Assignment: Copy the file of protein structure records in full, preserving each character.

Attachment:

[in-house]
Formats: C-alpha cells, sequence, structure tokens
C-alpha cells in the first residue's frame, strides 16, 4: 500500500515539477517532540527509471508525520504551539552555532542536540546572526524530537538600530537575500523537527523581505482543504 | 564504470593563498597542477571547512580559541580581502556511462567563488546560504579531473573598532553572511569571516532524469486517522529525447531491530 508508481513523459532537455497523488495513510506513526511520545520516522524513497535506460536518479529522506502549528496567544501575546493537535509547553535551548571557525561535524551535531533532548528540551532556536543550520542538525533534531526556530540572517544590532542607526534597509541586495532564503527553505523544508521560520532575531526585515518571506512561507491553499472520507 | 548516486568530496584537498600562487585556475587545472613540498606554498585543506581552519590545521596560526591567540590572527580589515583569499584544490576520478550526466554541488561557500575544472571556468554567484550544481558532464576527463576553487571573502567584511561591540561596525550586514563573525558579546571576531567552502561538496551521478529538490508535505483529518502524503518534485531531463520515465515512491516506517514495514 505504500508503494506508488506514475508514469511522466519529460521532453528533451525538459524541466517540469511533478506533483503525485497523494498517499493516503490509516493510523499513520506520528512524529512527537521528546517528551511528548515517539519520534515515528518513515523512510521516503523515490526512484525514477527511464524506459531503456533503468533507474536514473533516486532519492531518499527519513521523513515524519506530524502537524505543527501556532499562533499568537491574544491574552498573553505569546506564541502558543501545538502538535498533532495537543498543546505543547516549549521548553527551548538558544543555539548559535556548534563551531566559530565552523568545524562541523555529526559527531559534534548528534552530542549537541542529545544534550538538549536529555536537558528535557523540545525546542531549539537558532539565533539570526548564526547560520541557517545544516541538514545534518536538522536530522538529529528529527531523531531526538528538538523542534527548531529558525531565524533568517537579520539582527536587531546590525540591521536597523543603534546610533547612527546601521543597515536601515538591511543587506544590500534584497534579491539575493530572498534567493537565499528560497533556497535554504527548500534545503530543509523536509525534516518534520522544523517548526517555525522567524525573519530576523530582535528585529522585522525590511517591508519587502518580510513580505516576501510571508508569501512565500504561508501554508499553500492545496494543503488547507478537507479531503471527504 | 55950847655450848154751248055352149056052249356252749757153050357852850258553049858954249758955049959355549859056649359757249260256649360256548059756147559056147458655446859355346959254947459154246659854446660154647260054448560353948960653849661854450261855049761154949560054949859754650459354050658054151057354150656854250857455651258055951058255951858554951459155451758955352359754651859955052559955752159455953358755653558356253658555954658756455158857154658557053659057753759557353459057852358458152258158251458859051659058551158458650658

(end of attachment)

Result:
[in-house]
Formats: C-alpha cells, sequence, structure tokens
C-alpha cells in the first residue's frame, strides 16, 4: 500500500515539477517532540527509471508525520504551539552555532542536540546572526524530537538600530537575500523537527523581505482543504 | 564504470593563498597542477571547512580559541580581502556511462567563488546560504579531473573598532553572511569571516532524469486517522529525447531491530 508508481513523459532537455497523488495513510506513526511520545520516522524513497535506460536518479529522506502549528496567544501575546493537535509547553535551548571557525561535524551535531533532548528540551532556536543550520542538525533534531526556530540572517544590532542607526534597509541586495532564503527553505523544508521560520532575531526585515518571506512561507491553499472520507 | 548516486568530496584537498600562487585556475587545472613540498606554498585543506581552519590545521596560526591567540590572527580589515583569499584544490576520478550526466554541488561557500575544472571556468554567484550544481558532464576527463576553487571573502567584511561591540561596525550586514563573525558579546571576531567552502561538496551521478529538490508535505483529518502524503518534485531531463520515465515512491516506517514495514 505504500508503494506508488506514475508514469511522466519529460521532453528533451525538459524541466517540469511533478506533483503525485497523494498517499493516503490509516493510523499513520506520528512524529512527537521528546517528551511528548515517539519520534515515528518513515523512510521516503523515490526512484525514477527511464524506459531503456533503468533507474536514473533516486532519492531518499527519513521523513515524519506530524502537524505543527501556532499562533499568537491574544491574552498573553505569546506564541502558543501545538502538535498533532495537543498543546505543547516549549521548553527551548538558544543555539548559535556548534563551531566559530565552523568545524562541523555529526559527531559534534548528534552530542549537541542529545544534550538538549536529555536537558528535557523540545525546542531549539537558532539565533539570526548564526547560520541557517545544516541538514545534518536538522536530522538529529528529527531523531531526538528538538523542534527548531529558525531565524533568517537579520539582527536587531546590525540591521536597523543603534546610533547612527546601521543597515536601515538591511543587506544590500534584497534579491539575493530572498534567493537565499528560497533556497535554504527548500534545503530543509523536509525534516518534520522544523517548526517555525522567524525573519530576523530582535528585529522585522525590511517591508519587502518580510513580505516576501510571508508569501512565500504561508501554508499553500492545496494543503488547507478537507479531503471527504 | 55950847655450848154751248055352149056052249356252749757153050357852850258553049858954249758955049959355549859056649359757249260256649360256548059756147559056147458655446859355346959254947459154246659854446660154647260054448560353948960653849661854450261855049761154949560054949859754650459354050658054151057354150656854250857455651258055951058255951858554951459155451758955352359754651859955052559955752159455953358755653558356253658555954658756455158857154658557053659057753759557353459057852358458152258158251458859051659058551158458650658